I’ve driven some epic cars such as the Lamborghini Urus Performante on track in Rome, the Aston Martin DBX 707 on the twisty roads in Sardinia, and the 296 GTB (best Ferrari in a decade) in Spain on some of the best roads in the world, but the car that stands the most is the latest Honda Civic Type R.
In my mind, there isn’t a better engineered or better sports car under $80,000 on the planet. This is next-level engineering that manages to dial in more feedback than a Porsche 911.
Throttle control, steering, brakes, transmission, body control are all off the charts, making it a car you drive on the limit so easily, and with so much confidence.
But don’t take my word for it exclusively, test drive it and tell me I’m wrong.
It’s a tough one this, but it would have to be the Lamborghini Huracan STO which I forced my way into at the launch of the new Huracan Tecnica.
Although it’s had the European nanny commission fiddle with its sound, the STO is still such a mesmerising car to drive on track, and I loved the rawness of a V10 screaming behind me while the chassis, suspension, wheels, and all the fancy electronics kept me looking like a hero throughout the ordeal.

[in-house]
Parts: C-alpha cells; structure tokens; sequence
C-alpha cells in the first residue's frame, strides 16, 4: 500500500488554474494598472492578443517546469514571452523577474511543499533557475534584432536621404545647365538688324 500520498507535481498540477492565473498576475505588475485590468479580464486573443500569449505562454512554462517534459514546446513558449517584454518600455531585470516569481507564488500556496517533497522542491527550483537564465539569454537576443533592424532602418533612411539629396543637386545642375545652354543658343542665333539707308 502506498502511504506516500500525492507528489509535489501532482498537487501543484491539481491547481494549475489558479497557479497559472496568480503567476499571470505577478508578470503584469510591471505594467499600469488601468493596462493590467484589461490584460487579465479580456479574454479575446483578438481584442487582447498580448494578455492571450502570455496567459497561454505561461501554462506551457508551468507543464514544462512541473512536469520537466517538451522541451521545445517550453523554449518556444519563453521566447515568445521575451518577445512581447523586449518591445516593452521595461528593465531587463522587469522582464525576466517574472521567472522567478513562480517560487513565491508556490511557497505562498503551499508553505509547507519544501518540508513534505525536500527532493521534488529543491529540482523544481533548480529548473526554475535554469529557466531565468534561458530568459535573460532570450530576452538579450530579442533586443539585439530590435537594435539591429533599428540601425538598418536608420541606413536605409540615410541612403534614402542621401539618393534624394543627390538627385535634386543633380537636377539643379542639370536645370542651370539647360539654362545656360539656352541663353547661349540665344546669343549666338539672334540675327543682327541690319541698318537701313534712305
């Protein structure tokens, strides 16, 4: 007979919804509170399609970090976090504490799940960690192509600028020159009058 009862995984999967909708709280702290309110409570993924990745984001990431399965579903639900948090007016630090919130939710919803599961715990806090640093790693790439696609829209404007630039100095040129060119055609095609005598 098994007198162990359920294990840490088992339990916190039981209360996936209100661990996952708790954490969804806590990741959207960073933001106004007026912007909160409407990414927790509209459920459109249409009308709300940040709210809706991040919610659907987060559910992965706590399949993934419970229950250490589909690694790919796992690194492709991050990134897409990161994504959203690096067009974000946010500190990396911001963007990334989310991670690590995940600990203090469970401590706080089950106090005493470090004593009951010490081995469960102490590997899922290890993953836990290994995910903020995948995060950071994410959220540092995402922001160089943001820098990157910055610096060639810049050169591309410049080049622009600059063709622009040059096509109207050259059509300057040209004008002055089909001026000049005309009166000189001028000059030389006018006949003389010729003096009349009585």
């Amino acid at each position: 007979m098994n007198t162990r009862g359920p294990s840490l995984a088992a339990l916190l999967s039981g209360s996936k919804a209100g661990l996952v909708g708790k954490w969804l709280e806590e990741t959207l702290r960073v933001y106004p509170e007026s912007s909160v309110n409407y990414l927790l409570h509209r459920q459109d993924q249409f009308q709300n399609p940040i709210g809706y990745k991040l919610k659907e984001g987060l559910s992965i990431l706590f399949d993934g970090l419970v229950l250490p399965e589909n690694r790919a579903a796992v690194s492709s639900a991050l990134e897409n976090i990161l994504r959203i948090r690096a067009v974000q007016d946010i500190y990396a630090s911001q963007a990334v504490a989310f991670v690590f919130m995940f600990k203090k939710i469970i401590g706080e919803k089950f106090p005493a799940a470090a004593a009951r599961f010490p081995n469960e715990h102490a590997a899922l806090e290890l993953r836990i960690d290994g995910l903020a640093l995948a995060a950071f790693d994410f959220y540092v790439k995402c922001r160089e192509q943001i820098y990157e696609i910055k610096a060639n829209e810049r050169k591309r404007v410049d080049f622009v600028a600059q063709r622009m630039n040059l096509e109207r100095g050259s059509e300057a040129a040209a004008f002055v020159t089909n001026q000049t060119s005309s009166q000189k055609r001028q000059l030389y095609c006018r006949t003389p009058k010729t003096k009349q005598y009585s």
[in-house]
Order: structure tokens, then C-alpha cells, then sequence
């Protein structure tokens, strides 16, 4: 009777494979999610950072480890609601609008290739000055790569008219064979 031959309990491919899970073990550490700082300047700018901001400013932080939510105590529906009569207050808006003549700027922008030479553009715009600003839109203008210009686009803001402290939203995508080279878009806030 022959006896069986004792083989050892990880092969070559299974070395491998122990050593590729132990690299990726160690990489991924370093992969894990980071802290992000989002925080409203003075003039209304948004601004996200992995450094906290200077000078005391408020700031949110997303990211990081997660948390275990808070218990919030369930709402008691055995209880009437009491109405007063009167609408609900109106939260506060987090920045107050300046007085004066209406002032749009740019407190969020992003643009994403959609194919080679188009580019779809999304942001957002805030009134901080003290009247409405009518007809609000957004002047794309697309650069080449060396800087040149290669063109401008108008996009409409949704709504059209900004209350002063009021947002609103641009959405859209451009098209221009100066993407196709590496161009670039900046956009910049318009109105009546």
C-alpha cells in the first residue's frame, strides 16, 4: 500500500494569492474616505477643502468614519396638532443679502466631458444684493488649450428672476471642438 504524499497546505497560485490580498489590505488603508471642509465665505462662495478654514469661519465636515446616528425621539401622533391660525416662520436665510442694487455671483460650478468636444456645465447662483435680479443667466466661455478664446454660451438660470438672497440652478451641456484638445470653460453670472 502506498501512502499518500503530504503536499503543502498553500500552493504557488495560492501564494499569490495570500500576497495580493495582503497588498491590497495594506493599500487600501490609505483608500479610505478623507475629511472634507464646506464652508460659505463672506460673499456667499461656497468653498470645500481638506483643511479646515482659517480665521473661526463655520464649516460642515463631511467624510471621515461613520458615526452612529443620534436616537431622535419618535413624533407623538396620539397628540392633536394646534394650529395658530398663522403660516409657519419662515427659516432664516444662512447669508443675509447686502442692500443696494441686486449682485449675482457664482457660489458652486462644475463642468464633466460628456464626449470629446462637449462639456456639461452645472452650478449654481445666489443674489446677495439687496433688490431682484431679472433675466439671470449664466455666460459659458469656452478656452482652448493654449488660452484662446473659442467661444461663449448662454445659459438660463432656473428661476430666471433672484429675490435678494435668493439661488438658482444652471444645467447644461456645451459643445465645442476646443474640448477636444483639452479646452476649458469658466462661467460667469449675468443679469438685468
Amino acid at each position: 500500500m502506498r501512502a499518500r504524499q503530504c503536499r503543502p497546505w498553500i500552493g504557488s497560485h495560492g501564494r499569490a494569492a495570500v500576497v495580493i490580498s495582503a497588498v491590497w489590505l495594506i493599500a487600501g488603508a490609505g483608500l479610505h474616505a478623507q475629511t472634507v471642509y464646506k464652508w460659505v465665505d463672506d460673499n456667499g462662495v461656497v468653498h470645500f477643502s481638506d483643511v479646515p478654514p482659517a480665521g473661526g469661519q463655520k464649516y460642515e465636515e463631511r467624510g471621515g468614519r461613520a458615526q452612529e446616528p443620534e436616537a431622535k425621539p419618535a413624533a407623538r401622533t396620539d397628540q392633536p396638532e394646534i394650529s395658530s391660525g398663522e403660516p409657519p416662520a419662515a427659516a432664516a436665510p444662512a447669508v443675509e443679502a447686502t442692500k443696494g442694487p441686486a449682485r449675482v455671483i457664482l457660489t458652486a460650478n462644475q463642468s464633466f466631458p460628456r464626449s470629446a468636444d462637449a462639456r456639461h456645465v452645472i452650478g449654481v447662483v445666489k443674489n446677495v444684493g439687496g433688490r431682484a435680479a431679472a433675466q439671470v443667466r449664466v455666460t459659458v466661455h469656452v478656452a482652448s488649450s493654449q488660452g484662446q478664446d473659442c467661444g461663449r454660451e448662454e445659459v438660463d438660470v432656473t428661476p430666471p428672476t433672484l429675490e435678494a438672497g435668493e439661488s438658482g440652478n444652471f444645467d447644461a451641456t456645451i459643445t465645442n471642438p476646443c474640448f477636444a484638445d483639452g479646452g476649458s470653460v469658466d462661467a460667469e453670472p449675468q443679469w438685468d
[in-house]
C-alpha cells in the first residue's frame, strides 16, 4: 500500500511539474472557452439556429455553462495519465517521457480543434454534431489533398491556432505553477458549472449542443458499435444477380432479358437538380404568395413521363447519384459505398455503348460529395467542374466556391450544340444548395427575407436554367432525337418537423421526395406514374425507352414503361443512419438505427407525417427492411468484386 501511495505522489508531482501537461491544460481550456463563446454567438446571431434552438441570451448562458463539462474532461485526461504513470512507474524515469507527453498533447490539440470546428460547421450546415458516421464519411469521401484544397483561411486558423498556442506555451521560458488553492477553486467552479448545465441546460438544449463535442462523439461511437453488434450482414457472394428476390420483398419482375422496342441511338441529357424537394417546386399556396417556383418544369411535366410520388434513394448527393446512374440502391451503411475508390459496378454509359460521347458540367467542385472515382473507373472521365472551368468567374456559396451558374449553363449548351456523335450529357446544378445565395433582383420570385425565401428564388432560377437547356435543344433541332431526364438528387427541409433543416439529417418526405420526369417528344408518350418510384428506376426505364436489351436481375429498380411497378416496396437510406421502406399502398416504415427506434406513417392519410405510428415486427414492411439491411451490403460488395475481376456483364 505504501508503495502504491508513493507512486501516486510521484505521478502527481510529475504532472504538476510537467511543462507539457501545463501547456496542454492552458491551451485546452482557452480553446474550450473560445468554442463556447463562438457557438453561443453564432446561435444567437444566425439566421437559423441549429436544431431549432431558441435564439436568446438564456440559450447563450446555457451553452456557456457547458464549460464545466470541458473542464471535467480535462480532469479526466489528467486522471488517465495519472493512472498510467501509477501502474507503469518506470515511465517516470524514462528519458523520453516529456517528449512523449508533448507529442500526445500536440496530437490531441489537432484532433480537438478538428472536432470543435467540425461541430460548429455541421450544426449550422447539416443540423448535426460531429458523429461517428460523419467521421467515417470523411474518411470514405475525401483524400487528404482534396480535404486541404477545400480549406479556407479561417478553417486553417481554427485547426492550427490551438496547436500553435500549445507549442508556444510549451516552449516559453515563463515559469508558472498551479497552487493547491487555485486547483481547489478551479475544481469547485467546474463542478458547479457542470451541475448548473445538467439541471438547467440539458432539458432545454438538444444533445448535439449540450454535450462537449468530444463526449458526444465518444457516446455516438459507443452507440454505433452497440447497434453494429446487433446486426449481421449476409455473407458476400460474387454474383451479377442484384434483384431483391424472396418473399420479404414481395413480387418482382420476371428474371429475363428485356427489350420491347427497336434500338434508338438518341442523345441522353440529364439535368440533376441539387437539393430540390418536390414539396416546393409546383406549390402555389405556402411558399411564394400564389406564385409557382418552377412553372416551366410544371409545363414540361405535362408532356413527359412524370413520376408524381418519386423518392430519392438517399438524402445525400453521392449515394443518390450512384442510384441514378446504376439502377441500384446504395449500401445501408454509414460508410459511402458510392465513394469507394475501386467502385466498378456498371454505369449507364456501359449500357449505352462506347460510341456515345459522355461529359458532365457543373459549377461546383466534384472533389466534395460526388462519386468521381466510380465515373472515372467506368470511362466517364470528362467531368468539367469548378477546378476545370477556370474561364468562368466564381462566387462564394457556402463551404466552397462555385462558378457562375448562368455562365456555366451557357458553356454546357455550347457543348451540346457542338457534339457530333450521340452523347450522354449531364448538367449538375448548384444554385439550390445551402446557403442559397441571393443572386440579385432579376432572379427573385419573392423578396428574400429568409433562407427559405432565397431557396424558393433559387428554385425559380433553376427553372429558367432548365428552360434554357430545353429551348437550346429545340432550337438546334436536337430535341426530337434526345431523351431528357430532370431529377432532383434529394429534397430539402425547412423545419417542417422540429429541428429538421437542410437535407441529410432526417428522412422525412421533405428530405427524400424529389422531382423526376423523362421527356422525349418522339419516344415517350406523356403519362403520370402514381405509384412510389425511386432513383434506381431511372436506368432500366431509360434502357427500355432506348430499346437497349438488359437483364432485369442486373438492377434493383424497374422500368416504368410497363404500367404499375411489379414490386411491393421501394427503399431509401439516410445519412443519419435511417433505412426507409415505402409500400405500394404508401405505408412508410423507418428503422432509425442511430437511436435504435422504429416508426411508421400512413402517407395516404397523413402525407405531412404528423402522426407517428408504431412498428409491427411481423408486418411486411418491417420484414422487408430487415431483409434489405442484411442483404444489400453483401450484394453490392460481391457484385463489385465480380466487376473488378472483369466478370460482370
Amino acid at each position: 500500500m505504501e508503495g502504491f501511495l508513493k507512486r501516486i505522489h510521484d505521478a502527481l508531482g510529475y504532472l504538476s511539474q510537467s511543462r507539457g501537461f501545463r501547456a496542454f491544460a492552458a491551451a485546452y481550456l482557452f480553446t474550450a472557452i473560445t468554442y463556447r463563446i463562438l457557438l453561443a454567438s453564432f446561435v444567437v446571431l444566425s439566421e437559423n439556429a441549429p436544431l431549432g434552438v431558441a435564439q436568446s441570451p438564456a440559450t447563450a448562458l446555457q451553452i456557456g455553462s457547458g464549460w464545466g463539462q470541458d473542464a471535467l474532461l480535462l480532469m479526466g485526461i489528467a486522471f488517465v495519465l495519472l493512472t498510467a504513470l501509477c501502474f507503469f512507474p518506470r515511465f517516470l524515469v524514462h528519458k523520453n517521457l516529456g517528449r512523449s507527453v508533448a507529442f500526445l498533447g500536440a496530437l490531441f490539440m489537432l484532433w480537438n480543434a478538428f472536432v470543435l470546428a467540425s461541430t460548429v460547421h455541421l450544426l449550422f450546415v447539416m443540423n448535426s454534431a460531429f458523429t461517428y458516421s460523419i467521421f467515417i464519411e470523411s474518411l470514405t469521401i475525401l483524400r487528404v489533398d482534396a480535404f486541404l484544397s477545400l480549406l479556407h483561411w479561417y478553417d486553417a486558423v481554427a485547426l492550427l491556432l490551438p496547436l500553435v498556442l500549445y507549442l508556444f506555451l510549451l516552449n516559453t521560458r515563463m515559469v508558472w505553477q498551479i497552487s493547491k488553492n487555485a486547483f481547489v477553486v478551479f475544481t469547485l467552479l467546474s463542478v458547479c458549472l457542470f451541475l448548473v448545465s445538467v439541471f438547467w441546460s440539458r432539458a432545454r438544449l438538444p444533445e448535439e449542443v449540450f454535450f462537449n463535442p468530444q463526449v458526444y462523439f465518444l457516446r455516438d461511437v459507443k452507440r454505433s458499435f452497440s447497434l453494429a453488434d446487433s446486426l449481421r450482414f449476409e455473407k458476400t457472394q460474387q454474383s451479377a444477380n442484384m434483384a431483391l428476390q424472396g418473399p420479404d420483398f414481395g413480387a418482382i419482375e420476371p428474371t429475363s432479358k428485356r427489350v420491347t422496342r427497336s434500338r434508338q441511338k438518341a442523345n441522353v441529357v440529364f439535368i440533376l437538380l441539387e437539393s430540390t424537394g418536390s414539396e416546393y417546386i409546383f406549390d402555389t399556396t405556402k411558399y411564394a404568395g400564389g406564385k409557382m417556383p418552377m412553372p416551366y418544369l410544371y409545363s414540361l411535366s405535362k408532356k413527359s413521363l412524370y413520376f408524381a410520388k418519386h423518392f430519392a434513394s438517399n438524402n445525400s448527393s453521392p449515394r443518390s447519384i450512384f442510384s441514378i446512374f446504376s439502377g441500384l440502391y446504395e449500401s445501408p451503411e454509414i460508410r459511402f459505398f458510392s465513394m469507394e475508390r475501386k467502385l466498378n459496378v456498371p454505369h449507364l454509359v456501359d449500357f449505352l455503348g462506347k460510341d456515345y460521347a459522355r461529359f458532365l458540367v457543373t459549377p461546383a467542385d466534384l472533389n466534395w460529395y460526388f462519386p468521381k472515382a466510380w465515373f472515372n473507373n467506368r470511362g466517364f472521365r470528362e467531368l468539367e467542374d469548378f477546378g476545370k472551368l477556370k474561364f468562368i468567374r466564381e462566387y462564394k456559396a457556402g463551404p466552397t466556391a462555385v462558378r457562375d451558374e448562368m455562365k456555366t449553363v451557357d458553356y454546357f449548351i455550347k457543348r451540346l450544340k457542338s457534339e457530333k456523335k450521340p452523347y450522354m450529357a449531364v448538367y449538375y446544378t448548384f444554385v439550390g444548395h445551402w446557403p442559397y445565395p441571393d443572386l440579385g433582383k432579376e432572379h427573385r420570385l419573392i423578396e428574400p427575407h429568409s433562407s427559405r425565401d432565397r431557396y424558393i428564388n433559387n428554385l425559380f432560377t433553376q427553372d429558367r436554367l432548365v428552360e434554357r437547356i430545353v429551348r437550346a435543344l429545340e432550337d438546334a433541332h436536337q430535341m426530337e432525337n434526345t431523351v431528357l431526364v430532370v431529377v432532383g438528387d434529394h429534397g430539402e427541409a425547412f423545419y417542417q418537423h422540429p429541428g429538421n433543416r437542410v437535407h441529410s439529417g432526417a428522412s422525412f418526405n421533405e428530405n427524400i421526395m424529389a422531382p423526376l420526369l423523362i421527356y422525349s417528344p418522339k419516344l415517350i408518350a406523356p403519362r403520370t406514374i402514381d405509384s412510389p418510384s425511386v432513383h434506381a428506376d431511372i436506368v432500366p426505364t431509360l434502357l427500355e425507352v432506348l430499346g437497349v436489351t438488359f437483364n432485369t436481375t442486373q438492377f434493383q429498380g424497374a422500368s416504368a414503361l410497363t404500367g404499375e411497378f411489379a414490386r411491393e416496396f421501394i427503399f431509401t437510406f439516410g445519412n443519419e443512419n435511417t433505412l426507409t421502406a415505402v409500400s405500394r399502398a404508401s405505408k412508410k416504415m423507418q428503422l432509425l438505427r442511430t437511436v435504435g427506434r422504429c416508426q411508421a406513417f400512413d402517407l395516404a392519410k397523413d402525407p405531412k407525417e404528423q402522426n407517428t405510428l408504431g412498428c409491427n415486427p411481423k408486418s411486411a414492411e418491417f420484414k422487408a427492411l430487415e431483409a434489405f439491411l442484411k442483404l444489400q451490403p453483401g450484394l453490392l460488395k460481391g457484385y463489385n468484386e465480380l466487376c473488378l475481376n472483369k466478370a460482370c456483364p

This was it folks, the very last naturally-aspirated Lamborghini V10 race car for the road. Next one will be hybrid and likely much faster but nowhere near as raw and angry. Adios.
If I can name a budget-conscious car as well, the GWM Ute… I don’t know why, but I loved driving it, and it got so much attention from curious ute owners. Here was a Chinese-made ute that was actually reasonable and well-priced.
Imagine where that brand will be in a few short years!